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Parishioners remember Father Pat

St. Catherine pastor died suddenly last week

By Laura Bollin

Parishioners at St. Catherine of Alexandria Church in Oak Lawn remember their late pastor as a friendly man who was always willing to listen.

Father Patrick Henry died suddenly March 11 at Little Company of Mary Hospital in Evergreen Park. He was 61.

Oak Lawn resident Carol Sheahan, who has been a parishioner at St. Catherine for 30 years, was “very close” to Henry, or Father Pat as he was known to parishioners, she said. Father Pat would always make time to greet people after Mass and listen to them, she added. The pastor had served at the church since July 2002.

“He was supposed to serve 9 p.m. Mass with me [the night he died],” Sheahan said. “I’m a lector, and I found out he’d been taken to the hospital, which was a shock.

“He always had a smile on his face. He has a good spirit. He saw the best in everyone, and he would bring that out in you.”

St. Catherine parishioner Bill Coughlin first met Father Pat when the latter served as a priest at St. Christina Church in Chicago’s Mount Greenwood neighborhood. Henry served at St. Christina for three years before coming to St. Catherine.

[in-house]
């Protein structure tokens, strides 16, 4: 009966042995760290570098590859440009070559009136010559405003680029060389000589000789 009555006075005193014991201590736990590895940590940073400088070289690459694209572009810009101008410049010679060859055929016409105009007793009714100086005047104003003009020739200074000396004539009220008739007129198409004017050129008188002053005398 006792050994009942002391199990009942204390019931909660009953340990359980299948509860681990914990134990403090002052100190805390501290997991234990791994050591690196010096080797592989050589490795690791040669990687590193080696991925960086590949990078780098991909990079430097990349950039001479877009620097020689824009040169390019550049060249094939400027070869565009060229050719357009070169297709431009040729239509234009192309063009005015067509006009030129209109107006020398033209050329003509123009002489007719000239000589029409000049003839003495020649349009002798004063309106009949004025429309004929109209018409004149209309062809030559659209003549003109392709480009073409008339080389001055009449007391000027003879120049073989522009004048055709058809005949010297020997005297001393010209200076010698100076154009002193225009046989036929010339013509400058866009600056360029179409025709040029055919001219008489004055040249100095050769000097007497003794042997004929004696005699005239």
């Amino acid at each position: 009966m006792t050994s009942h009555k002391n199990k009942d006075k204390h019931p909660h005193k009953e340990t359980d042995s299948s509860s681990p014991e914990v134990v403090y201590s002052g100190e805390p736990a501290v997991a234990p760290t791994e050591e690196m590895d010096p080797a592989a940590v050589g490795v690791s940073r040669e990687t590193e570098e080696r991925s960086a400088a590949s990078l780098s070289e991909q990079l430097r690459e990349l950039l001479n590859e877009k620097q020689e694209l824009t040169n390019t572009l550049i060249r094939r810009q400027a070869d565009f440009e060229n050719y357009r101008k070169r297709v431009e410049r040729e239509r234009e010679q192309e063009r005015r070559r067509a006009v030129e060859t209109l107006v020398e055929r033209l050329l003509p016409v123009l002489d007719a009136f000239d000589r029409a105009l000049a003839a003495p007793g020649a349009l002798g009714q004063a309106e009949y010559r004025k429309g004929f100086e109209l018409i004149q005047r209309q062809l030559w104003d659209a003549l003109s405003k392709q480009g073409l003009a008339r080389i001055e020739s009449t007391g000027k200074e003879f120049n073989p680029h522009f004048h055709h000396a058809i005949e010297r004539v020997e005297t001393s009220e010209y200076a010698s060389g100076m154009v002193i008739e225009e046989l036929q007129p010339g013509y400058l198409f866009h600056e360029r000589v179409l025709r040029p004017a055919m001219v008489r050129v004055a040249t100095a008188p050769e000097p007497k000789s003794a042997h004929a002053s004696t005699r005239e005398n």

“If he was introduced to you for the first time, he knew your name for life,” Coughlin said. “He was friendly. He would make a point to call you by your name when he saw you and ask how your day was going.”

Coughlin said Henry was always going out of his way to help people, even if he didn’t know them well.

“We have an annual golf outing at St. Catherine, and one golfer asked Father Pat to say a prayer for his mother-in-law, who wasn’t doing too well,” Coughlin recalled. “He asked what her name was, what hospital she was at, and where her parish was. The golfer told her his mother-in-law wasn’t Catholic, and he said it didn’t make any difference. On the way home from the golf outing, he went to the hospital to say a few prayers by her bedside – and it was someone he didn’t know.”

Coughlin and Henry would meet up with a group of other men from the parish every Saturday for a Saturday night supper club.

“We would get together for a pizza and a Coke and watch a video or the Blackhawks or Sox game,” Coughlin said. “When we would go out to dinner, there wasn’t a place on the South Side that somebody didn’t come up to our table and ask Father Pat how he was doing.”

Coughlin and Henry would meet for coffee three times a week to talk about their faith and what was going on in their lives.

“He was the type of guy where’d he call and say, I’ve picked up five hot dogs, and I’m on my way to your house for lunch,” Coughlin said. “He’d just bring food for anyone in the house. He was very down-to-earth.”

Henry was a role model for a lot of people, and lived his life according to the Bible’s teachings, Coughlin said.

“Everyone that met him loved him,” Coughlin said. “He was the type of guy that you would want your son to turn into.”